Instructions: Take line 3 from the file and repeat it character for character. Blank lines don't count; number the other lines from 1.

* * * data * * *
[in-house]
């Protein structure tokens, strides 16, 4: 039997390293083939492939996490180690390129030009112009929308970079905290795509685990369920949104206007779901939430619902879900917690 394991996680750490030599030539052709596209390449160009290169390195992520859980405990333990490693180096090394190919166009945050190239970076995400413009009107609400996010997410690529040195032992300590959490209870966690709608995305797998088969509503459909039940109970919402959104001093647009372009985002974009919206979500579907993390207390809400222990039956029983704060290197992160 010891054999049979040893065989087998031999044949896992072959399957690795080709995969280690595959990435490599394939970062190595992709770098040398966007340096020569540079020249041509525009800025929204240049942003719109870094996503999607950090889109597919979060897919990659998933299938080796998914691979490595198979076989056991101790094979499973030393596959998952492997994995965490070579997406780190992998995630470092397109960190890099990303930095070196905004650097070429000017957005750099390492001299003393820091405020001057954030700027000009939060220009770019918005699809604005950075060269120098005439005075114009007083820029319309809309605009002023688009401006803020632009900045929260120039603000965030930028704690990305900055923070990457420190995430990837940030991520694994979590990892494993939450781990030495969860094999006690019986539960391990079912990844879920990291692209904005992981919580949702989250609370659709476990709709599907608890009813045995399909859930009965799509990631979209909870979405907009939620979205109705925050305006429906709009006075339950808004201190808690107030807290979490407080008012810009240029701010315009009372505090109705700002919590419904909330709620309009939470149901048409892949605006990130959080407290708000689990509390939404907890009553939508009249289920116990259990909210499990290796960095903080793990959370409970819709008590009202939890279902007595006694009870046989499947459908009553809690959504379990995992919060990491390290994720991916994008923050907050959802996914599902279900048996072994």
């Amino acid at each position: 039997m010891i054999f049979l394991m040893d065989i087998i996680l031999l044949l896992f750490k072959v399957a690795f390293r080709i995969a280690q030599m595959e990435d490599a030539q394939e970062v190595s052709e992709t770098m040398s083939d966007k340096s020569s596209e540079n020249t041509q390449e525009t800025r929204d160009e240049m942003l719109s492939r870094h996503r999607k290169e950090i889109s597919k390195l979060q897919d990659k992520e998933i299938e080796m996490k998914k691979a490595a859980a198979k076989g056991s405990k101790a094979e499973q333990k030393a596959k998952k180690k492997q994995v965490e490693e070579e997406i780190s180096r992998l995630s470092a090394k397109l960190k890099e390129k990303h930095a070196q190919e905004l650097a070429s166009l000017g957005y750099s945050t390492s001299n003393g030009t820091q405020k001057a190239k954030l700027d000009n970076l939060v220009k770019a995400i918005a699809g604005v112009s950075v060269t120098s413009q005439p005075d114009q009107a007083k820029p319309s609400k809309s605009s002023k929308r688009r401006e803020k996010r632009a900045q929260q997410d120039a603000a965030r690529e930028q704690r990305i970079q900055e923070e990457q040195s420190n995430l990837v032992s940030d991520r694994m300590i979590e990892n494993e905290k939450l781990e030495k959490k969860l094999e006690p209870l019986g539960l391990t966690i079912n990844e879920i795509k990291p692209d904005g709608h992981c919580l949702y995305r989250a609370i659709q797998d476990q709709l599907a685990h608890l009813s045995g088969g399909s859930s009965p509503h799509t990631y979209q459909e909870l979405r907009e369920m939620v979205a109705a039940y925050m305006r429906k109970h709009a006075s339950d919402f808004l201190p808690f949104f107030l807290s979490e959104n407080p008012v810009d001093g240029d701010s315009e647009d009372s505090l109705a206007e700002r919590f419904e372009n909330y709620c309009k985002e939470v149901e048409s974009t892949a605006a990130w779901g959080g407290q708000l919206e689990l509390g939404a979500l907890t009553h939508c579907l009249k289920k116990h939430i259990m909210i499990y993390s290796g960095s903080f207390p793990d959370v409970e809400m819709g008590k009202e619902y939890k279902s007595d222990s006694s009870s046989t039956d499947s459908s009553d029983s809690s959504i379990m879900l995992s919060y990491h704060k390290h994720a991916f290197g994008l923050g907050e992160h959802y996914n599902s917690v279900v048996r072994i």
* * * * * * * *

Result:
């Amino acid at each position: 039997m010891i054999f049979l394991m040893d065989i087998i996680l031999l044949l896992f750490k072959v399957a690795f390293r080709i995969a280690q030599m595959e990435d490599a030539q394939e970062v190595s052709e992709t770098m040398s083939d966007k340096s020569s596209e540079n020249t041509q390449e525009t800025r929204d160009e240049m942003l719109s492939r870094h996503r999607k290169e950090i889109s597919k390195l979060q897919d990659k992520e998933i299938e080796m996490k998914k691979a490595a859980a198979k076989g056991s405990k101790a094979e499973q333990k030393a596959k998952k180690k492997q994995v965490e490693e070579e997406i780190s180096r992998l995630s470092a090394k397109l960190k890099e390129k990303h930095a070196q190919e905004l650097a070429s166009l000017g957005y750099s945050t390492s001299n003393g030009t820091q405020k001057a190239k954030l700027d000009n970076l939060v220009k770019a995400i918005a699809g604005v112009s950075v060269t120098s413009q005439p005075d114009q009107a007083k820029p319309s609400k809309s605009s002023k929308r688009r401006e803020k996010r632009a900045q929260q997410d120039a603000a965030r690529e930028q704690r990305i970079q900055e923070e990457q040195s420190n995430l990837v032992s940030d991520r694994m300590i979590e990892n494993e905290k939450l781990e030495k959490k969860l094999e006690p209870l019986g539960l391990t966690i079912n990844e879920i795509k990291p692209d904005g709608h992981c919580l949702y995305r989250a609370i659709q797998d476990q709709l599907a685990h608890l009813s045995g088969g399909s859930s009965p509503h799509t990631y979209q459909e909870l979405r907009e369920m939620v979205a109705a039940y925050m305006r429906k109970h709009a006075s339950d919402f808004l201190p808690f949104f107030l807290s979490e959104n407080p008012v810009d001093g240029d701010s315009e647009d009372s505090l109705a206007e700002r919590f419904e372009n909330y709620c309009k985002e939470v149901e048409s974009t892949a605006a990130w779901g959080g407290q708000l919206e689990l509390g939404a979500l907890t009553h939508c579907l009249k289920k116990h939430i259990m909210i499990y993390s290796g960095s903080f207390p793990d959370v409970e809400m819709g008590k009202e619902y939890k279902s007595d222990s006694s009870s046989t039956d499947s459908s009553d029983s809690s959504i379990m879900l995992s919060y990491h704060k390290h994720a991916f290197g994008l923050g907050e992160h959802y996914n599902s917690v279900v048996r072994i």